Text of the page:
Our Ratings Tables show how area heating and air-conditioning services were rated by their surveyed customers. Some companies were rated “superior” for “overall performance” by 90 percent or more of their surveyed customers. But not all contractors are such cool characters: Several others received poor overall ratings from their surveyed customers.
We also found huge price differences. For example, to replace the control board for a Rheem gas furnace, our undercover shoppers were quoted prices ranging from $296 to $1,796 among contractors in the seven metro areas where we survey consumers about service providers. To replace the dual-run capacitor for a Trane central air conditioner, prices ranged from $118 to $678.
If you need new equipment, it pays to shop around—some companies charge thousands more than others for the same install. Get several companies to prepare written proposals.
If you need to replace a central air conditioner or wish to add central AC, consider installing a heat pump instead. These devices are basically ACs that can operate in reverse to both heat and cool buildings. New models are extremely energy efficient and quiet, and unlike gas furnaces, heat pumps can be powered by an electrical grid that increasingly will rely on renewables. As we discuss in this article, federal and state governments are pouring money into incentives, hoping households will switch to heat pumps for all or most of their heating and cooling needs.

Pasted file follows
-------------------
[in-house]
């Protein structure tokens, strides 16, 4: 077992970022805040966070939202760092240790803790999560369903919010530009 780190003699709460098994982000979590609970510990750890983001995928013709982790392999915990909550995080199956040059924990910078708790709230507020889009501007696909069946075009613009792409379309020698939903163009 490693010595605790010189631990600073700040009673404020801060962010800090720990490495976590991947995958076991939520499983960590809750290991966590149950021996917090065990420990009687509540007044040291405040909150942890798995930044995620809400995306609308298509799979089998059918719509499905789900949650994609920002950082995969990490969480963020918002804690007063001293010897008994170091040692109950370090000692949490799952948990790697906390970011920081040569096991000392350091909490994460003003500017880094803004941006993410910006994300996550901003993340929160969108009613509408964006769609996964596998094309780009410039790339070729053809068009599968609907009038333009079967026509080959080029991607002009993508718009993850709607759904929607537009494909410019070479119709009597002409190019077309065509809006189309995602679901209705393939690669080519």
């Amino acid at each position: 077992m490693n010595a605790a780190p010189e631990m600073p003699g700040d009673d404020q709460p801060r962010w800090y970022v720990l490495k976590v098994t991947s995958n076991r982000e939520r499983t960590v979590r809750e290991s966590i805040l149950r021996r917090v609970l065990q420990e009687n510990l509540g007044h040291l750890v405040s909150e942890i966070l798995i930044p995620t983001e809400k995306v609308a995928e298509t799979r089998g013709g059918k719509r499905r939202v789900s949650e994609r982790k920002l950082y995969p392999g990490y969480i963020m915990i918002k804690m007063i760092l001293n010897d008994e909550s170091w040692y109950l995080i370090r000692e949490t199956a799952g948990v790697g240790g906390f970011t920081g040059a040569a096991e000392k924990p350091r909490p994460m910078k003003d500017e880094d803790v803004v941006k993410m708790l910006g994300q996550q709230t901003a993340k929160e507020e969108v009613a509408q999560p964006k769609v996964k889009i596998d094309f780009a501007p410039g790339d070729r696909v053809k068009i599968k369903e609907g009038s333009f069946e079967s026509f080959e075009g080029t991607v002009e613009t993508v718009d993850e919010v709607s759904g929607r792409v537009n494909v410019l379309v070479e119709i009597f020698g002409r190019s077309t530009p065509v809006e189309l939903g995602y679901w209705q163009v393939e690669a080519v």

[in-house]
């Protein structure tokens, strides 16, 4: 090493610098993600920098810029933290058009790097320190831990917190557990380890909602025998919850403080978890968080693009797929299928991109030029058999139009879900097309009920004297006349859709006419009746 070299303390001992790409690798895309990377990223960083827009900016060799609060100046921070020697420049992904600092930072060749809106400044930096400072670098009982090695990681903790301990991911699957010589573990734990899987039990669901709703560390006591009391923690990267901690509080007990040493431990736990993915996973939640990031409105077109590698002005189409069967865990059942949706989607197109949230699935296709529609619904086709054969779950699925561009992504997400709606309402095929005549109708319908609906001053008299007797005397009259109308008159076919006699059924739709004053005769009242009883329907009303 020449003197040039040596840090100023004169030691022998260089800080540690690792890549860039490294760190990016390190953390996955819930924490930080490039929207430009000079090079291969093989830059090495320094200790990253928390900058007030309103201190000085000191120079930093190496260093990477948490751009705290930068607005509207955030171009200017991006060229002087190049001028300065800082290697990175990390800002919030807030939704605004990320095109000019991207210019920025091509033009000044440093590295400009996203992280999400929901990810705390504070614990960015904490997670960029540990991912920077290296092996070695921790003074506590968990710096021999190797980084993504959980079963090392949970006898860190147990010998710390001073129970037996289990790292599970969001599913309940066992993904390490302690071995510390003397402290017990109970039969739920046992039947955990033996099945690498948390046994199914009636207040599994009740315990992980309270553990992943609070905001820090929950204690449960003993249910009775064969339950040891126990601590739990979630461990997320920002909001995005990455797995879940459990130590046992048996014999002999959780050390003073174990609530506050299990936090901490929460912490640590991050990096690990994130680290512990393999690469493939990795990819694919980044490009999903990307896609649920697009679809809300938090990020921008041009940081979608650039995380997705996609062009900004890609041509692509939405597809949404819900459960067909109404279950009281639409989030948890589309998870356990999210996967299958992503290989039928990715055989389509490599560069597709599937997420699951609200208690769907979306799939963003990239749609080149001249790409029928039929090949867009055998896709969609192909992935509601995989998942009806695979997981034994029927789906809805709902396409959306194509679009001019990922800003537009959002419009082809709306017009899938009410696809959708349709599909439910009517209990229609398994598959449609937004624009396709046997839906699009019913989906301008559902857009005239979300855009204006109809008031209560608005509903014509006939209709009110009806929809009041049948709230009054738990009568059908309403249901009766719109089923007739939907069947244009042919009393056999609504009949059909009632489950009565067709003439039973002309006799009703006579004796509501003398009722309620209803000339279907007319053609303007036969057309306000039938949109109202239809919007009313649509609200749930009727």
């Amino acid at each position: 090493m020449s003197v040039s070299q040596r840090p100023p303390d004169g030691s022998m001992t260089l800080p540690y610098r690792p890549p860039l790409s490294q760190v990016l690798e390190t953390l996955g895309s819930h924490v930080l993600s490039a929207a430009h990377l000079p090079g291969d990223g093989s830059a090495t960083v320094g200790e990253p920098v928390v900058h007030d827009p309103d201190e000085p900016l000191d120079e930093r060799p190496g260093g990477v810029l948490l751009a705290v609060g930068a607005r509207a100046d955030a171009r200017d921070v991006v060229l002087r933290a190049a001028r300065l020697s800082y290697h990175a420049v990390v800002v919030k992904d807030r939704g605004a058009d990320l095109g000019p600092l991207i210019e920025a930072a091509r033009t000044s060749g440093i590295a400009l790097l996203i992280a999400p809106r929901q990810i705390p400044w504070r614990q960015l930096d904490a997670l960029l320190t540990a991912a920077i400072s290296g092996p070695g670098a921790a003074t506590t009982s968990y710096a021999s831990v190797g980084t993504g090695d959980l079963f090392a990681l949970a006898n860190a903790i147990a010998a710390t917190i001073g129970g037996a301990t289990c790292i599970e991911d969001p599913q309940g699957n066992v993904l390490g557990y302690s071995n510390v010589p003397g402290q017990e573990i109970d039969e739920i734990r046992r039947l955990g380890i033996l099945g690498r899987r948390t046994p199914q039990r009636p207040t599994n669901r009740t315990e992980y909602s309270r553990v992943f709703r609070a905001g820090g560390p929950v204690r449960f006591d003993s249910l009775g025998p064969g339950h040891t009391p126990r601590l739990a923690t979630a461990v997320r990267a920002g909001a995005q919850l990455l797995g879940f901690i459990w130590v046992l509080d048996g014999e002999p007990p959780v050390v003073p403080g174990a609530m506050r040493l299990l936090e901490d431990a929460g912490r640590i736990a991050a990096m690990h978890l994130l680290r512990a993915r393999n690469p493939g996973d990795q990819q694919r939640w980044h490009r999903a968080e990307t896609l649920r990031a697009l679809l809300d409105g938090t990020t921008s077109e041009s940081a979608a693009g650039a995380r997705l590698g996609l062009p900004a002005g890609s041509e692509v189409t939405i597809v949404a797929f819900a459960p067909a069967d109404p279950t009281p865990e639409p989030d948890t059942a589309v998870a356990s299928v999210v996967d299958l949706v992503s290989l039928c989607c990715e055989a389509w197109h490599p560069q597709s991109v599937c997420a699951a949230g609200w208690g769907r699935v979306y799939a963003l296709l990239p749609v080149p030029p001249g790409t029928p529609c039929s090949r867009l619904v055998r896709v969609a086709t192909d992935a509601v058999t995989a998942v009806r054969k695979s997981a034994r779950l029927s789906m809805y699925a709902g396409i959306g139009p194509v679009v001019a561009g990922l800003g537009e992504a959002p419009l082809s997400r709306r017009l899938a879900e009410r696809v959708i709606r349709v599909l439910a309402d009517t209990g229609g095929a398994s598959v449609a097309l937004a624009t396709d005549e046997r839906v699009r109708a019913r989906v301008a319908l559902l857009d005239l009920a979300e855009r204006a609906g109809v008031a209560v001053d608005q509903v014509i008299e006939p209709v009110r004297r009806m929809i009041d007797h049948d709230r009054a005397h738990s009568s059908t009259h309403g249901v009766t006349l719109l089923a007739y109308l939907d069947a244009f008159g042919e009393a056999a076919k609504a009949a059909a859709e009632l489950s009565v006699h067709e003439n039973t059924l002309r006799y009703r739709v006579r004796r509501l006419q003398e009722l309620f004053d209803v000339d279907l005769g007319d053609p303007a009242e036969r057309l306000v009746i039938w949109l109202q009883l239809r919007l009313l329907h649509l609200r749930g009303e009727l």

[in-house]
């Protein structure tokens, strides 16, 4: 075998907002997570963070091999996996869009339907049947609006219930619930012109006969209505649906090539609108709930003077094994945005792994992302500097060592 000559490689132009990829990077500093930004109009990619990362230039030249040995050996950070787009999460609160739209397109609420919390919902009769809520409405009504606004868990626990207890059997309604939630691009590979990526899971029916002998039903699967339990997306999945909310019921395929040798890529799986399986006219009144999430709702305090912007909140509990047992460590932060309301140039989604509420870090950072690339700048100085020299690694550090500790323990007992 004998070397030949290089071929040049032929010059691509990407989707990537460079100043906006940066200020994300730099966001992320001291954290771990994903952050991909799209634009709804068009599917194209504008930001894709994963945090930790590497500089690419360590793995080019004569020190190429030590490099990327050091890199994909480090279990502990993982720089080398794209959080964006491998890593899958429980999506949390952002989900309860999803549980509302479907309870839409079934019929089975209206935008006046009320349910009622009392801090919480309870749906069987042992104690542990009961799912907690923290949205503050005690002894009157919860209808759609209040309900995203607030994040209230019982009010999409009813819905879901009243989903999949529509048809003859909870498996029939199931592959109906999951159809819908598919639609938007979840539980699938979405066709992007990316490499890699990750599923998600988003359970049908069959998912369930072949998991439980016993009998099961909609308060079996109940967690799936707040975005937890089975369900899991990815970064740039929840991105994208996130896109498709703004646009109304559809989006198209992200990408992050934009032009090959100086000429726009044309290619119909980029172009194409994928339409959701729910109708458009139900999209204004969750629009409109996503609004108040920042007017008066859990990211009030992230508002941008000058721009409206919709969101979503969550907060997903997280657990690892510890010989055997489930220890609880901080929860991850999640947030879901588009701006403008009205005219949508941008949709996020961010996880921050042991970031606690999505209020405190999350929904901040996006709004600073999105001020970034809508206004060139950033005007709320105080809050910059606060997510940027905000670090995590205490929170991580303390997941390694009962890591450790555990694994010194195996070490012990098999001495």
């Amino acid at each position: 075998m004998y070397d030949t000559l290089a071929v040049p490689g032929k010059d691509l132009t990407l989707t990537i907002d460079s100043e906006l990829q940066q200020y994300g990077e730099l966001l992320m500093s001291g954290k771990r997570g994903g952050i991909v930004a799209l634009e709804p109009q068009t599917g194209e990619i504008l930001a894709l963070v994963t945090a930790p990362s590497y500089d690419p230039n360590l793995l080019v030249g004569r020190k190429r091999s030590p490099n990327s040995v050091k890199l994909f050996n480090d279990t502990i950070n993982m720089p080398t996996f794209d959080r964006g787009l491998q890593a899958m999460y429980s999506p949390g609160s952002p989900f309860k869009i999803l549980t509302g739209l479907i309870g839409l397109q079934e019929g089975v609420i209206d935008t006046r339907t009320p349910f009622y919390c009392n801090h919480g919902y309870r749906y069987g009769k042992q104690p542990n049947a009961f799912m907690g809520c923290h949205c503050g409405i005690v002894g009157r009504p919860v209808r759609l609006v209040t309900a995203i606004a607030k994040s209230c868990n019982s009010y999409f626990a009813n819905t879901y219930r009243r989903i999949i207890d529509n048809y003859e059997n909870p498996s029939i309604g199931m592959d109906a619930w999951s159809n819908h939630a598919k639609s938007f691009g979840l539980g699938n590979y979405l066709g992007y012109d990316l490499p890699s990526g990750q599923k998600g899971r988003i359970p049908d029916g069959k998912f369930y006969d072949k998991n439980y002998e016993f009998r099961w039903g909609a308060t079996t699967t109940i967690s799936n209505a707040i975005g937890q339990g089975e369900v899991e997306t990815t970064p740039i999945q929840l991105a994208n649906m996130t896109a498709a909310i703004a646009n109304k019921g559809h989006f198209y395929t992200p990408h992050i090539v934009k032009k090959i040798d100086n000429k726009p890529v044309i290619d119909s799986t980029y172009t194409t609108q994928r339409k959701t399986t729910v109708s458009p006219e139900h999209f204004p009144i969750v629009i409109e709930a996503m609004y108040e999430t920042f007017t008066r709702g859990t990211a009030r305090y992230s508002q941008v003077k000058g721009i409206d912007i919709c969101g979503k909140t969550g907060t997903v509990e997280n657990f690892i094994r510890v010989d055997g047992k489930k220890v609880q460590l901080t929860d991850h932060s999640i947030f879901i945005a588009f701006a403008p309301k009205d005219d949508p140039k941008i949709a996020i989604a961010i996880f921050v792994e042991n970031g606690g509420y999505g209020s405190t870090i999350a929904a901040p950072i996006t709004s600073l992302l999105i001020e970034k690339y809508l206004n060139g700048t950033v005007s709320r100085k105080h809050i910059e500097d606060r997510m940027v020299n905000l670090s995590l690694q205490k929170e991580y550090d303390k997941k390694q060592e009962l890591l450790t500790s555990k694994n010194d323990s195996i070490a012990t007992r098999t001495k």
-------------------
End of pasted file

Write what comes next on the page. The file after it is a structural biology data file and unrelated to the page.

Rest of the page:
For new furnace installs, you’ll have to decide whether to pay extra for more energy-efficient equipment; for example, a highly efficient 98 AFUE gas furnace costs about $1,500 more than an 80 AFUE model. But in most parts of the U.S. you’ll recoup the extra cost of buying a high-efficiency furnace fairly quickly via tax credits, utility rebates, and lower gas bills.
Don’t spend thousands of dollars upgrading to energy-efficient HVAC equipment without taking other steps to reduce waste. In our “Saving Energy at Home” section we detail 32 ways to cut usage. Many improvements cost little or nothing but will have big effects on your utility bills.
For installation contracts, get performance guarantees specifying how warm or cool the equipment will keep your house, and how uniform the temperature will be inside when outside temperatures reach a specified level. Also, make sure your contract clearly states the company’s responsibilities on issues like providing an electrical supply and hooking up your equipment to the electrical panel; providing drainage for condensate; enclosing ductwork; and painting and patching holes.